I’ve always been a voter. As soon as I turned 18, I registered to vote, and it happened to be a general election year. There was never another option in my mind. I grew up in a house where we regularly discussed politics — my grandmother served on the Atascadero City Council from 1979-1991, and both her father and grandfather were county commissioners in Central Montana. It’s no surprise, of course, that my brother went on to get his bachelor’s and master’s degrees in political science, resulting in even more and longer political discussions.
In my house growing up — and what I strive for in my own home now — conversations revolved around politics, current and world news, social justice issues and religion. Of course, all the things that polite people say you should avoid. But those kinds of conversations and constructive discussions are what we need more than anything. Who cares what celebrity wore what? Who cares that so-and-so cheated on so-and-so? That’s all gossip. What really matters is what is going on with humanity on a more human level. Do people have enough to eat? Does everyone have a roof over their head? Is everyone free of any kind of slavery — abuse, prostitution, addiction, to name a few? What laws are our lawmakers working on? Are those lawmakers spending our money wisely? What are people doing to help others?
We all have a responsibility to care for our planet and the people on it — both those near and far, as well as those problems well known and those hidden from view. While many people do care about those things, there are too many who do not connect our governmental laws, policies, and spending to those issues. I grew up in a home that not only discussed politics, but also actively participated — and we all still do — in social justice. My father is a United Church of Christ minister, has been since before I was born and he said the reason he felt called to go into the ministry was when he participated in social justice projects with my mom’s UCC church in Hayward. Later, when I was 13, my mother got her Bachelor of Science degree in social work. So caring about others has always been a part of me.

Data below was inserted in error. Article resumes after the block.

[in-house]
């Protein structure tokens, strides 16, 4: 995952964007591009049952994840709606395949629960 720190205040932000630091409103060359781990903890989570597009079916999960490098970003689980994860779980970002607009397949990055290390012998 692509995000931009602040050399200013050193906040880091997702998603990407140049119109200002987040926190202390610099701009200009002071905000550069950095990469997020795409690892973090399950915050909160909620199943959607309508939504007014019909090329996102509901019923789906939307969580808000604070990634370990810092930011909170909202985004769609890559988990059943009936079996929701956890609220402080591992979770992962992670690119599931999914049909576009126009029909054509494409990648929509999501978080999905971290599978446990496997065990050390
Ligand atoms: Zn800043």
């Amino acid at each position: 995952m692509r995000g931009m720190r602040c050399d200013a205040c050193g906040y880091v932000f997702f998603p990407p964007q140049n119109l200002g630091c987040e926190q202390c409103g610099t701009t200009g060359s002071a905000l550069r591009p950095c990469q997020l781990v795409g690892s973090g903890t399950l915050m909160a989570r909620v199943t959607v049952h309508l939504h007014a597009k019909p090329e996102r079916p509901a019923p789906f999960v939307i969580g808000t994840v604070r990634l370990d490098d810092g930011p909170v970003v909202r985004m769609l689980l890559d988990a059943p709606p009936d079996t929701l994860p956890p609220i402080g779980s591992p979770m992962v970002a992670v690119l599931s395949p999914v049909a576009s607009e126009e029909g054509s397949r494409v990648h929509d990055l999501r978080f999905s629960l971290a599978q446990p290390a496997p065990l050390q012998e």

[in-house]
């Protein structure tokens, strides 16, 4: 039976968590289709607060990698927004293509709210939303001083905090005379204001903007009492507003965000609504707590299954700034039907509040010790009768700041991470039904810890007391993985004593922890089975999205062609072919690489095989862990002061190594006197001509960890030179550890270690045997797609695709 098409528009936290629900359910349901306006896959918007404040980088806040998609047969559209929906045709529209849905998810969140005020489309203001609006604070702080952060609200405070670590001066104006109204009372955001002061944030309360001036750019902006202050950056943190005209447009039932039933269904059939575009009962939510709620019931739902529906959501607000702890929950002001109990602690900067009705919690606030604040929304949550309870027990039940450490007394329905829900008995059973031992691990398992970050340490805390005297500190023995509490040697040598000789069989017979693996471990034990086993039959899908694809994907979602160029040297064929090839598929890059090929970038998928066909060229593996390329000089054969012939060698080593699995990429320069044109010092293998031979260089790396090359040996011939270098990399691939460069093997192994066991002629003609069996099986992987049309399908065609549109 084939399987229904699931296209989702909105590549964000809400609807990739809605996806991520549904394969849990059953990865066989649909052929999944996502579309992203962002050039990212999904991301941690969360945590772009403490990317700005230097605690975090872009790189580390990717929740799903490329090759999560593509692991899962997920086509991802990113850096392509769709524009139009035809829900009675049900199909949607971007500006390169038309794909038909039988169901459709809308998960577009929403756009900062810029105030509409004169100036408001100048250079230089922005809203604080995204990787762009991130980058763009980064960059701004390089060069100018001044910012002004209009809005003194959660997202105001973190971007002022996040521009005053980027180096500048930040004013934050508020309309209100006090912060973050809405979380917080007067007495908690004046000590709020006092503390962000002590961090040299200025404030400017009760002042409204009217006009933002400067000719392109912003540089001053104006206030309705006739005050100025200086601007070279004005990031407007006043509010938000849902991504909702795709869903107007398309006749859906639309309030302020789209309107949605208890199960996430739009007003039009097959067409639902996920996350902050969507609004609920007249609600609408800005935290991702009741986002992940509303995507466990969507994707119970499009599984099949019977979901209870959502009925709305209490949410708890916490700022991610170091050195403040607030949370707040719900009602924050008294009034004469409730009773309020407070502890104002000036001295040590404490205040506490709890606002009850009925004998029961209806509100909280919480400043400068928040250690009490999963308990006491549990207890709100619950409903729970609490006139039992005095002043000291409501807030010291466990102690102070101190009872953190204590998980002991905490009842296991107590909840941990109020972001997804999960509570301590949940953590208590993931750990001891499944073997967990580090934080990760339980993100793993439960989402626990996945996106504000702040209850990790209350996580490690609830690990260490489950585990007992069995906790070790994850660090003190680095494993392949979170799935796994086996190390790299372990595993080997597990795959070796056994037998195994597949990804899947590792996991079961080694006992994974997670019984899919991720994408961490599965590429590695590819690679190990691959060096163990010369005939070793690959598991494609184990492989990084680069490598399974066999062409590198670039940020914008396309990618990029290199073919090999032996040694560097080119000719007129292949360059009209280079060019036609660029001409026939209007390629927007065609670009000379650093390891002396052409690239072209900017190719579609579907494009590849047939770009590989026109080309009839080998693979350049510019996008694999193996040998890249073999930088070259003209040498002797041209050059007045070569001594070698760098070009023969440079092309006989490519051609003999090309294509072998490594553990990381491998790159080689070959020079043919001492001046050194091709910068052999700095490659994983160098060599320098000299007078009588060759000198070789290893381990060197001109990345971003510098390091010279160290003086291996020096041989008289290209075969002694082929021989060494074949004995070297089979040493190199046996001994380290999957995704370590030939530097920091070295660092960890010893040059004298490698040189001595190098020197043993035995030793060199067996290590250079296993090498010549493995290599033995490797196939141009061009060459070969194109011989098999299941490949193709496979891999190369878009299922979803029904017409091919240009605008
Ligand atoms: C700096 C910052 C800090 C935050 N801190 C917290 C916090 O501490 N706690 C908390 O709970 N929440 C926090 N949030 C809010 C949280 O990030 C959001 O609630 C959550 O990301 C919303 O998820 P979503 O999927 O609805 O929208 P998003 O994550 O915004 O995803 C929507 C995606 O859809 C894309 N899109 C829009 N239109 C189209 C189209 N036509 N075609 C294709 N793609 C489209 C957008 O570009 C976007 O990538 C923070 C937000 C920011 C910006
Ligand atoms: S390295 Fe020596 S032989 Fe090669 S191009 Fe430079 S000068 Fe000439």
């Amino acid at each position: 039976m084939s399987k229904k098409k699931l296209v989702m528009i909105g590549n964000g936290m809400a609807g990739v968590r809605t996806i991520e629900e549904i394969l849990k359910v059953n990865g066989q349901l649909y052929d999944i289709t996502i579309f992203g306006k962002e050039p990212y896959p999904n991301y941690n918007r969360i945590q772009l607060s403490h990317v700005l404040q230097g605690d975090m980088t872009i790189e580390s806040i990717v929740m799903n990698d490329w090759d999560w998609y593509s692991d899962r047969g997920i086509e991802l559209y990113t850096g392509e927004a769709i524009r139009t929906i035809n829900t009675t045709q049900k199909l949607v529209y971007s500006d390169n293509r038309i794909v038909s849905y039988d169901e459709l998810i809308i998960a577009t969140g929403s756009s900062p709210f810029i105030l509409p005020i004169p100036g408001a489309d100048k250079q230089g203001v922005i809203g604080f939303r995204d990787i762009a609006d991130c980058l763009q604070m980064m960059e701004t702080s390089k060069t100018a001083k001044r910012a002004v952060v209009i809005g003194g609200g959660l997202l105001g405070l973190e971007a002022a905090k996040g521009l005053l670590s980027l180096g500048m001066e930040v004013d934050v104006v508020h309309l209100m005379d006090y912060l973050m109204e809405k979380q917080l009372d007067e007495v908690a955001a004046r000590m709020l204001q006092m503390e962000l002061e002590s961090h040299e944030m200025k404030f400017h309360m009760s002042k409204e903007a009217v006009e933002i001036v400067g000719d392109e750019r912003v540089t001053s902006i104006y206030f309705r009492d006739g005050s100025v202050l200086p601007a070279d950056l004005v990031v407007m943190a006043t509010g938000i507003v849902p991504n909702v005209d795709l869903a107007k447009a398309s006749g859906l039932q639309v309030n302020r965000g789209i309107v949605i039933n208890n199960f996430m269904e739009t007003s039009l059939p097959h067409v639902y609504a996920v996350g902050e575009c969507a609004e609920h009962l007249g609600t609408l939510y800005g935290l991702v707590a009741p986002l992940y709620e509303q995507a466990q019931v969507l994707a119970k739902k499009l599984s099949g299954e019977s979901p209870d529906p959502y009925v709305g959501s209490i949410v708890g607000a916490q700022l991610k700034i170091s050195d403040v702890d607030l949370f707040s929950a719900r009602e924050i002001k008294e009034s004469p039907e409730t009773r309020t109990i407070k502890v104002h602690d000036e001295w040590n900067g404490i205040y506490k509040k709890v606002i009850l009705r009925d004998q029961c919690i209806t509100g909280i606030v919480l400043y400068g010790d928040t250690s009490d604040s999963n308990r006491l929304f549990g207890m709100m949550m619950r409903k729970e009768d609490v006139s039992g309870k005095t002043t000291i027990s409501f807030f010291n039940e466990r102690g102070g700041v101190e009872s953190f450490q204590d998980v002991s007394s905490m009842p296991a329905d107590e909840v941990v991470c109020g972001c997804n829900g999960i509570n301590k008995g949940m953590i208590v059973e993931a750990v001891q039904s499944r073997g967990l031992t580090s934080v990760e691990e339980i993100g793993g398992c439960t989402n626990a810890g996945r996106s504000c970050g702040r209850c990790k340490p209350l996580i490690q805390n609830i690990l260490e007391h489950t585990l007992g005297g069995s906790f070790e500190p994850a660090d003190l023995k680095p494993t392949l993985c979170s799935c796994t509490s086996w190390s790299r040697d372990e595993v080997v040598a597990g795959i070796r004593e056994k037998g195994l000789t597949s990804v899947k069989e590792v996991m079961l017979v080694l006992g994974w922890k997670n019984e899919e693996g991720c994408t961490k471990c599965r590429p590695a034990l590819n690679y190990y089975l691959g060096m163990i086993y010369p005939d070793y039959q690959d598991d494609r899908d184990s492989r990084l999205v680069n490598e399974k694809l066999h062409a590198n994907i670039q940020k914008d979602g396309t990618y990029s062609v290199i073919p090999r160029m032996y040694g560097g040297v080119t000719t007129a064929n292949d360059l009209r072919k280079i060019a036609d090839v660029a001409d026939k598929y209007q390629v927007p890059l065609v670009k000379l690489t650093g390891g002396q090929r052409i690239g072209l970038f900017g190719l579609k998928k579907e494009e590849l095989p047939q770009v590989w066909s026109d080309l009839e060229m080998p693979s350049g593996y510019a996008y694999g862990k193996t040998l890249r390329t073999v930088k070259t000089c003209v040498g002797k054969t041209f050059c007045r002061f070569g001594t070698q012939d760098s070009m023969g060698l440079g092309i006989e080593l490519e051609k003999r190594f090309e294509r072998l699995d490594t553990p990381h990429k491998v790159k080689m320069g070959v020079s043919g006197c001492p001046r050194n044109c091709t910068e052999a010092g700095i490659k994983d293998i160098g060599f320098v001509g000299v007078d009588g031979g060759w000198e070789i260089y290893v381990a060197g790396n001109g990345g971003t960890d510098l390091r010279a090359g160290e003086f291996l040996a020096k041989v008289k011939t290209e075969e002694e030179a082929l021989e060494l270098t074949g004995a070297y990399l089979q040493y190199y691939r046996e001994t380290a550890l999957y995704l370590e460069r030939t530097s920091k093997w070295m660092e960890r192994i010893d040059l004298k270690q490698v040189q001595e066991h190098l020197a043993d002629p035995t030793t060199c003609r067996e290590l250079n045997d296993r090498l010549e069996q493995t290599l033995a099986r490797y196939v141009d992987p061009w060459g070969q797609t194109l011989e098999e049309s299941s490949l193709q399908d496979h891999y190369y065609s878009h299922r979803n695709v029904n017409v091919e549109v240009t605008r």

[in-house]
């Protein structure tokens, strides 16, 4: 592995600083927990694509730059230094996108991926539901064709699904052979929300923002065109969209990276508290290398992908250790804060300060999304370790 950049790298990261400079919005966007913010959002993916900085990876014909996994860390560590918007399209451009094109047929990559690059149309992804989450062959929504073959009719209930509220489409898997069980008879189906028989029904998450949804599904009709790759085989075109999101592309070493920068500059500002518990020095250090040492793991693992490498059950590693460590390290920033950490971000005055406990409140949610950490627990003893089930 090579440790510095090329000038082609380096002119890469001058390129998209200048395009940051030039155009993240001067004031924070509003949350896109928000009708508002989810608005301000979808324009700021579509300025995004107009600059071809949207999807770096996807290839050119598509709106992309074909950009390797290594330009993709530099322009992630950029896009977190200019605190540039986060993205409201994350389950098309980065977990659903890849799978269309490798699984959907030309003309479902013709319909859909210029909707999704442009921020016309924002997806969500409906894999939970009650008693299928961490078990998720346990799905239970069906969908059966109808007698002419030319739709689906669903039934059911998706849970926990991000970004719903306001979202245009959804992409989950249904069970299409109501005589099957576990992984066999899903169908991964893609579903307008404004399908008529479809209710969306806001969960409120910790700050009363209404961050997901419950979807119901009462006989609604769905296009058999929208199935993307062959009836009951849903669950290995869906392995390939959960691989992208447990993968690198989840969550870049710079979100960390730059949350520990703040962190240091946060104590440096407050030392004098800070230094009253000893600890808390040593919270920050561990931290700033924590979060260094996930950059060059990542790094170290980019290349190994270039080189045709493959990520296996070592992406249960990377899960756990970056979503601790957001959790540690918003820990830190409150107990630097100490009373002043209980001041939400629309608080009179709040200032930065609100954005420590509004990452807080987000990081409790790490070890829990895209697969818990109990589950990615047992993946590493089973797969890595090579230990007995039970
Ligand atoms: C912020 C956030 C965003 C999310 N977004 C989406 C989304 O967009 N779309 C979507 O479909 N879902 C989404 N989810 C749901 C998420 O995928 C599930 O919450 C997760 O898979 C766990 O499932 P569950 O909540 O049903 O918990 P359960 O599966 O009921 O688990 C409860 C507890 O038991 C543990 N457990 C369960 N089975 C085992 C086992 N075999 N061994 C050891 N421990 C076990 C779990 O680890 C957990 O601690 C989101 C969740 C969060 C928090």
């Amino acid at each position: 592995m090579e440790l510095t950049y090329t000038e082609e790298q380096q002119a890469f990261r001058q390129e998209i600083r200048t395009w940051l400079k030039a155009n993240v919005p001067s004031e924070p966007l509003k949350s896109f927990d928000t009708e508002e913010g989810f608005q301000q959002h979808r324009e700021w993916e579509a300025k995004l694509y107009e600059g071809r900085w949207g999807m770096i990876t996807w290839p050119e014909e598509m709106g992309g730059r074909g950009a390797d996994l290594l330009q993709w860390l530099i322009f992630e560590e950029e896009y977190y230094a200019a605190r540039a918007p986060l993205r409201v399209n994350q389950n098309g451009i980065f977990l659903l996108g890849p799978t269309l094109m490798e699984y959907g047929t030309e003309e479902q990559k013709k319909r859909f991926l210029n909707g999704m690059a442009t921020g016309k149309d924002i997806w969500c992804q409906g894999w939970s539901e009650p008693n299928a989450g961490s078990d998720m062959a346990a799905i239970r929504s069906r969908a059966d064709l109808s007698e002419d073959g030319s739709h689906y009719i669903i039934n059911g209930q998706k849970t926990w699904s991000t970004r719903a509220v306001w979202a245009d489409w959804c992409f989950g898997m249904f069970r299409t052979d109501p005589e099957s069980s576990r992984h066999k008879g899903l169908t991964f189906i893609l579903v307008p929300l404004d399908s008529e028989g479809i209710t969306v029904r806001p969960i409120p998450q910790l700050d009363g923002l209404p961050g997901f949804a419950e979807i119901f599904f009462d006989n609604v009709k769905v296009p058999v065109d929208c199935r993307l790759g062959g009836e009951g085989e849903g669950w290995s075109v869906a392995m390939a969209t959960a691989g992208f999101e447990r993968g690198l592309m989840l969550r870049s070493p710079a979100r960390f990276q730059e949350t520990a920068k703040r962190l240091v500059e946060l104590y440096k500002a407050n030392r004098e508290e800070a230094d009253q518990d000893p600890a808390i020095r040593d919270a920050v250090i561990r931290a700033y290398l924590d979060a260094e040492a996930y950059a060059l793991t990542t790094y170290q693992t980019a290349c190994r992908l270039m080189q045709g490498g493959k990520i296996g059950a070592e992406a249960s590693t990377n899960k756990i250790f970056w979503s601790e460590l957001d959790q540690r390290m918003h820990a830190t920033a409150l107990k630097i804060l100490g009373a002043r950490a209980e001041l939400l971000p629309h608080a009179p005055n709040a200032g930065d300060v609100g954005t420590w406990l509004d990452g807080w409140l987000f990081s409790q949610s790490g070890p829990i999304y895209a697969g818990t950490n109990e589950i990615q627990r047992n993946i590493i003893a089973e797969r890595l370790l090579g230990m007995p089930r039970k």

All of those things has cemented how vital casting an educated vote is. I highly encourage everyone who can register to vote, to do it. Then vote. But before you cast your vote, do your homework. It could be as simple as knowing what the issue is or who the candidates for office are. As a working journalist for the last 11 years, I have been to countless candidate forums and they are invaluable being able to see the candidates in the flesh and hear them speak on the issues and how they relate to the other candidates.
Check out our spread on the propositions and measures that will be on the ballot for voters in San Luis Obispo and Santa Barbara counties. They are brief and to the point, but give you a starting point. Your sample ballot will be mailed out soon and it will include pros and cons on each. I also recommend going to the League of Women Voters’ Smart Voter website, www.smartvoter.org, to read a nonpartisan analysis on the issues.